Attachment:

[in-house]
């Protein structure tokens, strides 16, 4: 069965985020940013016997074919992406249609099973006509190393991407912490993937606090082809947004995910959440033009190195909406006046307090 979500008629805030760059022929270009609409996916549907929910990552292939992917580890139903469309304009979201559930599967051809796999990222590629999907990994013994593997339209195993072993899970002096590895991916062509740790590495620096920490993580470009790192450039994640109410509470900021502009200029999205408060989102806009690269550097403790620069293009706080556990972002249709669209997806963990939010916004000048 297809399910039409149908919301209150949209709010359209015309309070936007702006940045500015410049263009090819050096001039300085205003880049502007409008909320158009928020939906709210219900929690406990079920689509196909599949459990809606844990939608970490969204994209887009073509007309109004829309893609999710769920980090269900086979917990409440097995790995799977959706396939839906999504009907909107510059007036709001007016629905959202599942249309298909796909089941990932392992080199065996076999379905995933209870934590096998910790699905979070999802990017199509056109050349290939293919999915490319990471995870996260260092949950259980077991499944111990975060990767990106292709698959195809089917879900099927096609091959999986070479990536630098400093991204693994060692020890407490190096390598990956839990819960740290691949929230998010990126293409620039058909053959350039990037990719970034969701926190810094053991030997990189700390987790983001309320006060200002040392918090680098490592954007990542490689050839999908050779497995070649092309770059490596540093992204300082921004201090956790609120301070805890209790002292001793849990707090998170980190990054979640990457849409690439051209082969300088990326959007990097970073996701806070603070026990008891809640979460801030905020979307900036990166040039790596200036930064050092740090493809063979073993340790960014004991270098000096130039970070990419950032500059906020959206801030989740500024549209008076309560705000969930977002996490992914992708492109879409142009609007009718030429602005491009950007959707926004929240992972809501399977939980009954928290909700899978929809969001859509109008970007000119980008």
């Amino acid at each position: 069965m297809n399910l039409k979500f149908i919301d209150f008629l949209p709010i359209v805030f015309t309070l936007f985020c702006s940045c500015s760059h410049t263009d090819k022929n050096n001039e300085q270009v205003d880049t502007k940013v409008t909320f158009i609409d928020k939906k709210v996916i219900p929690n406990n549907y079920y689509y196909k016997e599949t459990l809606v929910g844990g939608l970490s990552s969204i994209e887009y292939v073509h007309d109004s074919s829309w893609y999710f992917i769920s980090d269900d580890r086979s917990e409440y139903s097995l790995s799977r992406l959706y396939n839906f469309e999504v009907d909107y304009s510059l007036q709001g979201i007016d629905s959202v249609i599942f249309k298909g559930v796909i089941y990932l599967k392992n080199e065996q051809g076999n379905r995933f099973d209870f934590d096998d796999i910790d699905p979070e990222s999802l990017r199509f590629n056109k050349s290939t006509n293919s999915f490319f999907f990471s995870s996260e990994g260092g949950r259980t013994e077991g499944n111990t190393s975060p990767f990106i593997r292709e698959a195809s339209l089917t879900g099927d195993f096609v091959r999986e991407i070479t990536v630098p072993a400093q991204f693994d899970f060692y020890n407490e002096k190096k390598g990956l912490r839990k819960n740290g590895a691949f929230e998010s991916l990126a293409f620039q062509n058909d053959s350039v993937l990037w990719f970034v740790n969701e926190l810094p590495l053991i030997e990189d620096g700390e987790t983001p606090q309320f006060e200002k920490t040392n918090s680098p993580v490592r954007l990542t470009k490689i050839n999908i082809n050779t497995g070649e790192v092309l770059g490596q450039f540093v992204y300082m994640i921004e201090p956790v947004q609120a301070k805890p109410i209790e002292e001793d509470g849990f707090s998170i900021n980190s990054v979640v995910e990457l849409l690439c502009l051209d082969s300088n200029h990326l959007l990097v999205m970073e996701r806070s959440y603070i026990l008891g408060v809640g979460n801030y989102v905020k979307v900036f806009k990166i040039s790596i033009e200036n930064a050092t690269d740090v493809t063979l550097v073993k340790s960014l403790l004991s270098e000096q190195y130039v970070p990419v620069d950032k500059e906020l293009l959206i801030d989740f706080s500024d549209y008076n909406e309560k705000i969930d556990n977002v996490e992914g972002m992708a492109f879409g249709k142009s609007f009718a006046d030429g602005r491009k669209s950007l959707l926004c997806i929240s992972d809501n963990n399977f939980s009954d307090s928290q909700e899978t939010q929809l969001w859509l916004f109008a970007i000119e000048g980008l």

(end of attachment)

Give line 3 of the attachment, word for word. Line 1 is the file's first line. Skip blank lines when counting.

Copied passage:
């Amino acid at each position: 069965m297809n399910l039409k979500f149908i919301d209150f008629l949209p709010i359209v805030f015309t309070l936007f985020c702006s940045c500015s760059h410049t263009d090819k022929n050096n001039e300085q270009v205003d880049t502007k940013v409008t909320f158009i609409d928020k939906k709210v996916i219900p929690n406990n549907y079920y689509y196909k016997e599949t459990l809606v929910g844990g939608l970490s990552s969204i994209e887009y292939v073509h007309d109004s074919s829309w893609y999710f992917i769920s980090d269900d580890r086979s917990e409440y139903s097995l790995s799977r992406l959706y396939n839906f469309e999504v009907d909107y304009s510059l007036q709001g979201i007016d629905s959202v249609i599942f249309k298909g559930v796909i089941y990932l599967k392992n080199e065996q051809g076999n379905r995933f099973d209870f934590d096998d796999i910790d699905p979070e990222s999802l990017r199509f590629n056109k050349s290939t006509n293919s999915f490319f999907f990471s995870s996260e990994g260092g949950r259980t013994e077991g499944n111990t190393s975060p990767f990106i593997r292709e698959a195809s339209l089917t879900g099927d195993f096609v091959r999986e991407i070479t990536v630098p072993a400093q991204f693994d899970f060692y020890n407490e002096k190096k390598g990956l912490r839990k819960n740290g590895a691949f929230e998010s991916l990126a293409f620039q062509n058909d053959s350039v993937l990037w990719f970034v740790n969701e926190l810094p590495l053991i030997e990189d620096g700390e987790t983001p606090q309320f006060e200002k920490t040392n918090s680098p993580v490592r954007l990542t470009k490689i050839n999908i082809n050779t497995g070649e790192v092309l770059g490596q450039f540093v992204y300082m994640i921004e201090p956790v947004q609120a301070k805890p109410i209790e002292e001793d509470g849990f707090s998170i900021n980190s990054v979640v995910e990457l849409l690439c502009l051209d082969s300088n200029h990326l959007l990097v999205m970073e996701r806070s959440y603070i026990l008891g408060v809640g979460n801030y989102v905020k979307v900036f806009k990166i040039s790596i033009e200036n930064a050092t690269d740090v493809t063979l550097v073993k340790s960014l403790l004991s270098e000096q190195y130039v970070p990419v620069d950032k500059e906020l293009l959206i801030d989740f706080s500024d549209y008076n909406e309560k705000i969930d556990n977002v996490e992914g972002m992708a492109f879409g249709k142009s609007f009718a006046d030429g602005r491009k669209s950007l959707l926004c997806i929240s992972d809501n963990n399977f939980s009954d307090s928290q909700e899978t939010q929809l969001w859509l916004f109008a970007i000119e000048g980008l």